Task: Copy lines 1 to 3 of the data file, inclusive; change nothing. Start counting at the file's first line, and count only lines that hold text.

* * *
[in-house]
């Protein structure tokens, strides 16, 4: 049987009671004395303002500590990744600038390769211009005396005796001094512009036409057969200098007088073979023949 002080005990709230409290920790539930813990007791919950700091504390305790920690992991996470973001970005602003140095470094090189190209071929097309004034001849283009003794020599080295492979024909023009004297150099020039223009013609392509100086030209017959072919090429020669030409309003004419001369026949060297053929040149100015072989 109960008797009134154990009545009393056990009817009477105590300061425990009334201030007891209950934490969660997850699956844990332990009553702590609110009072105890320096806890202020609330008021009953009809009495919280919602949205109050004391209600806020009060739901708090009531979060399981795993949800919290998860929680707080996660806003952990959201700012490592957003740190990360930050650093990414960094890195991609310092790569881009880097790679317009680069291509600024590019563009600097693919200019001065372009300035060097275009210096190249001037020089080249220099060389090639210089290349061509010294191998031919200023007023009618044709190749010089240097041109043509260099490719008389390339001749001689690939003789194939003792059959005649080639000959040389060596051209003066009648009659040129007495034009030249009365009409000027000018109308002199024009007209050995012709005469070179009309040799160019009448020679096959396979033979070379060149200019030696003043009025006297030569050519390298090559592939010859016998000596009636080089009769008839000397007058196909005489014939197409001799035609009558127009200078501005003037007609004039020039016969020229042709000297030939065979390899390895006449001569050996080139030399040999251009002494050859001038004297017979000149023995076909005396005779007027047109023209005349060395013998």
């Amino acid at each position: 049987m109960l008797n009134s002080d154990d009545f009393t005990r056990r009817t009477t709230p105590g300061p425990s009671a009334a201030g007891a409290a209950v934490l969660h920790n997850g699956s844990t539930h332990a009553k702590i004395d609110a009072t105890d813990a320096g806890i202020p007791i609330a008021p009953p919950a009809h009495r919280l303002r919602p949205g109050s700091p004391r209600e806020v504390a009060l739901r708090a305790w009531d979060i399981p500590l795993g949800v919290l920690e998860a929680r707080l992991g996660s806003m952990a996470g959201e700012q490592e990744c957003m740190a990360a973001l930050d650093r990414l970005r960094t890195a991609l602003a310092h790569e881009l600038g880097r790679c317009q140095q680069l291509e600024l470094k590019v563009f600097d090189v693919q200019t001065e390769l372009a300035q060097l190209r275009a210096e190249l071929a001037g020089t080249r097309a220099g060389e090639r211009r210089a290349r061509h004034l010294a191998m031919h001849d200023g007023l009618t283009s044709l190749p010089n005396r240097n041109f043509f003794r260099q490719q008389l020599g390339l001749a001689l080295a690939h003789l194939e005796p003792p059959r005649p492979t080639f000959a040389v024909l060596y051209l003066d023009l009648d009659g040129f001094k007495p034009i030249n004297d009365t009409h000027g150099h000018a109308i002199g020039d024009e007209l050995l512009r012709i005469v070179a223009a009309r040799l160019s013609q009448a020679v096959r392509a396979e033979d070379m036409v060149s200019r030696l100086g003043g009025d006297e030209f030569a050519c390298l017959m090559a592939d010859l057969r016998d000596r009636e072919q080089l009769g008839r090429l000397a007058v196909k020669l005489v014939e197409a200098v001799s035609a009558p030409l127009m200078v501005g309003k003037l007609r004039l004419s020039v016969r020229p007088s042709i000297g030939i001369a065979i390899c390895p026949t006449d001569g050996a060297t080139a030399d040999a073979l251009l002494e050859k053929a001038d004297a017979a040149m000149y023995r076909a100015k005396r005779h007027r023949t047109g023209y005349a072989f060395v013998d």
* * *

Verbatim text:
[in-house]
């Protein structure tokens, strides 16, 4: 049987009671004395303002500590990744600038390769211009005396005796001094512009036409057969200098007088073979023949 002080005990709230409290920790539930813990007791919950700091504390305790920690992991996470973001970005602003140095470094090189190209071929097309004034001849283009003794020599080295492979024909023009004297150099020039223009013609392509100086030209017959072919090429020669030409309003004419001369026949060297053929040149100015072989 109960008797009134154990009545009393056990009817009477105590300061425990009334201030007891209950934490969660997850699956844990332990009553702590609110009072105890320096806890202020609330008021009953009809009495919280919602949205109050004391209600806020009060739901708090009531979060399981795993949800919290998860929680707080996660806003952990959201700012490592957003740190990360930050650093990414960094890195991609310092790569881009880097790679317009680069291509600024590019563009600097693919200019001065372009300035060097275009210096190249001037020089080249220099060389090639210089290349061509010294191998031919200023007023009618044709190749010089240097041109043509260099490719008389390339001749001689690939003789194939003792059959005649080639000959040389060596051209003066009648009659040129007495034009030249009365009409000027000018109308002199024009007209050995012709005469070179009309040799160019009448020679096959396979033979070379060149200019030696003043009025006297030569050519390298090559592939010859016998000596009636080089009769008839000397007058196909005489014939197409001799035609009558127009200078501005003037007609004039020039016969020229042709000297030939065979390899390895006449001569050996080139030399040999251009002494050859001038004297017979000149023995076909005396005779007027047109023209005349060395013998």
């Amino acid at each position: 049987m109960l008797n009134s002080d154990d009545f009393t005990r056990r009817t009477t709230p105590g300061p425990s009671a009334a201030g007891a409290a209950v934490l969660h920790n997850g699956s844990t539930h332990a009553k702590i004395d609110a009072t105890d813990a320096g806890i202020p007791i609330a008021p009953p919950a009809h009495r919280l303002r919602p949205g109050s700091p004391r209600e806020v504390a009060l739901r708090a305790w009531d979060i399981p500590l795993g949800v919290l920690e998860a929680r707080l992991g996660s806003m952990a996470g959201e700012q490592e990744c957003m740190a990360a973001l930050d650093r990414l970005r960094t890195a991609l602003a310092h790569e881009l600038g880097r790679c317009q140095q680069l291509e600024l470094k590019v563009f600097d090189v693919q200019t001065e390769l372009a300035q060097l190209r275009a210096e190249l071929a001037g020089t080249r097309a220099g060389e090639r211009r210089a290349r061509h004034l010294a191998m031919h001849d200023g007023l009618t283009s044709l190749p010089n005396r240097n041109f043509f003794r260099q490719q008389l020599g390339l001749a001689l080295a690939h003789l194939e005796p003792p059959r005649p492979t080639f000959a040389v024909l060596y051209l003066d023009l009648d009659g040129f001094k007495p034009i030249n004297d009365t009409h000027g150099h000018a109308i002199g020039d024009e007209l050995l512009r012709i005469v070179a223009a009309r040799l160019s013609q009448a020679v096959r392509a396979e033979d070379m036409v060149s200019r030696l100086g003043g009025d006297e030209f030569a050519c390298l017959m090559a592939d010859l057969r016998d000596r009636e072919q080089l009769g008839r090429l000397a007058v196909k020669l005489v014939e197409a200098v001799s035609a009558p030409l127009m200078v501005g309003k003037l007609r004039l004419s020039v016969r020229p007088s042709i000297g030939i001369a065979i390899c390895p026949t006449d001569g050996a060297t080139a030399d040999a073979l251009l002494e050859k053929a001038d004297a017979a040149m000149y023995r076909a100015k005396r005779h007027r023949t047109g023209y005349a072989f060395v013998d």